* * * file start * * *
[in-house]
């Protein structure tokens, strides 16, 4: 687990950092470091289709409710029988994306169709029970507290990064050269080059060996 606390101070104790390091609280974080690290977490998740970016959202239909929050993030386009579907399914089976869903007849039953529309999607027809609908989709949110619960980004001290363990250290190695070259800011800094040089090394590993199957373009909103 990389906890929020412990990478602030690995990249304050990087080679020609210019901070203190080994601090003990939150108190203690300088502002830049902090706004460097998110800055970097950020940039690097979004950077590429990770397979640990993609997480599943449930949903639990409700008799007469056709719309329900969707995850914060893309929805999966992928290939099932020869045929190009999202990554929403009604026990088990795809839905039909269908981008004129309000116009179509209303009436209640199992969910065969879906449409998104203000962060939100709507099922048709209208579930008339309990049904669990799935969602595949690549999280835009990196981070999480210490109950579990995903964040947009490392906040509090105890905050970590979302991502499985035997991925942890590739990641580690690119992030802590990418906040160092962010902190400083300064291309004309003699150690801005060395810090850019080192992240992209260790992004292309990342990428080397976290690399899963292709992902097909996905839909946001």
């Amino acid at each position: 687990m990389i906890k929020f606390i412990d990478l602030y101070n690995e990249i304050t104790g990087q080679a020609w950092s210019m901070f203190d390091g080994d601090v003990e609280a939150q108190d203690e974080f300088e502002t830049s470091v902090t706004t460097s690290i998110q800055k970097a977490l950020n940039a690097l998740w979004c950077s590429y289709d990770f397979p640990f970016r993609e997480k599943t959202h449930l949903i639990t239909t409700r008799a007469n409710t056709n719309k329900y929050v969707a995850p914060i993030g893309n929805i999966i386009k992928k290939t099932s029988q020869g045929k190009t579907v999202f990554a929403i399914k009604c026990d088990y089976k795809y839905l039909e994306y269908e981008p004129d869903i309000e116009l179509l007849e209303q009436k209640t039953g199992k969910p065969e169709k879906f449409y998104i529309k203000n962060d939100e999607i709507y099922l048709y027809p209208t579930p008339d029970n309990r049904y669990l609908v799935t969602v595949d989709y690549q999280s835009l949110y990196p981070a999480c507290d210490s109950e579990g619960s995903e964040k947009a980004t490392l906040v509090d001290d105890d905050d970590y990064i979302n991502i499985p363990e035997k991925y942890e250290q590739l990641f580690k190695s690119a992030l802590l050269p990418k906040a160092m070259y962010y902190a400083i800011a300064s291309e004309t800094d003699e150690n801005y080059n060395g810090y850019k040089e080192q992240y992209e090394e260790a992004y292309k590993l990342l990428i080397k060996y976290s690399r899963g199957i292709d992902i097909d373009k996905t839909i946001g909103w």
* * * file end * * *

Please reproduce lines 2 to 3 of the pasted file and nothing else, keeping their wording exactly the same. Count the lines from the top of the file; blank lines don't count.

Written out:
């Protein structure tokens, strides 16, 4: 687990950092470091289709409710029988994306169709029970507290990064050269080059060996 606390101070104790390091609280974080690290977490998740970016959202239909929050993030386009579907399914089976869903007849039953529309999607027809609908989709949110619960980004001290363990250290190695070259800011800094040089090394590993199957373009909103 990389906890929020412990990478602030690995990249304050990087080679020609210019901070203190080994601090003990939150108190203690300088502002830049902090706004460097998110800055970097950020940039690097979004950077590429990770397979640990993609997480599943449930949903639990409700008799007469056709719309329900969707995850914060893309929805999966992928290939099932020869045929190009999202990554929403009604026990088990795809839905039909269908981008004129309000116009179509209303009436209640199992969910065969879906449409998104203000962060939100709507099922048709209208579930008339309990049904669990799935969602595949690549999280835009990196981070999480210490109950579990995903964040947009490392906040509090105890905050970590979302991502499985035997991925942890590739990641580690690119992030802590990418906040160092962010902190400083300064291309004309003699150690801005060395810090850019080192992240992209260790992004292309990342990428080397976290690399899963292709992902097909996905839909946001």
């Amino acid at each position: 687990m990389i906890k929020f606390i412990d990478l602030y101070n690995e990249i304050t104790g990087q080679a020609w950092s210019m901070f203190d390091g080994d601090v003990e609280a939150q108190d203690e974080f300088e502002t830049s470091v902090t706004t460097s690290i998110q800055k970097a977490l950020n940039a690097l998740w979004c950077s590429y289709d990770f397979p640990f970016r993609e997480k599943t959202h449930l949903i639990t239909t409700r008799a007469n409710t056709n719309k329900y929050v969707a995850p914060i993030g893309n929805i999966i386009k992928k290939t099932s029988q020869g045929k190009t579907v999202f990554a929403i399914k009604c026990d088990y089976k795809y839905l039909e994306y269908e981008p004129d869903i309000e116009l179509l007849e209303q009436k209640t039953g199992k969910p065969e169709k879906f449409y998104i529309k203000n962060d939100e999607i709507y099922l048709y027809p209208t579930p008339d029970n309990r049904y669990l609908v799935t969602v595949d989709y690549q999280s835009l949110y990196p981070a999480c507290d210490s109950e579990g619960s995903e964040k947009a980004t490392l906040v509090d001290d105890d905050d970590y990064i979302n991502i499985p363990e035997k991925y942890e250290q590739l990641f580690k190695s690119a992030l802590l050269p990418k906040a160092m070259y962010y902190a400083i800011a300064s291309e004309t800094d003699e150690n801005y080059n060395g810090y850019k040089e080192q992240y992209e090394e260790a992004y292309k590993l990342l990428i080397k060996y976290s690399r899963g199957i292709d992902i097909d373009k996905t839909i946001g909103w």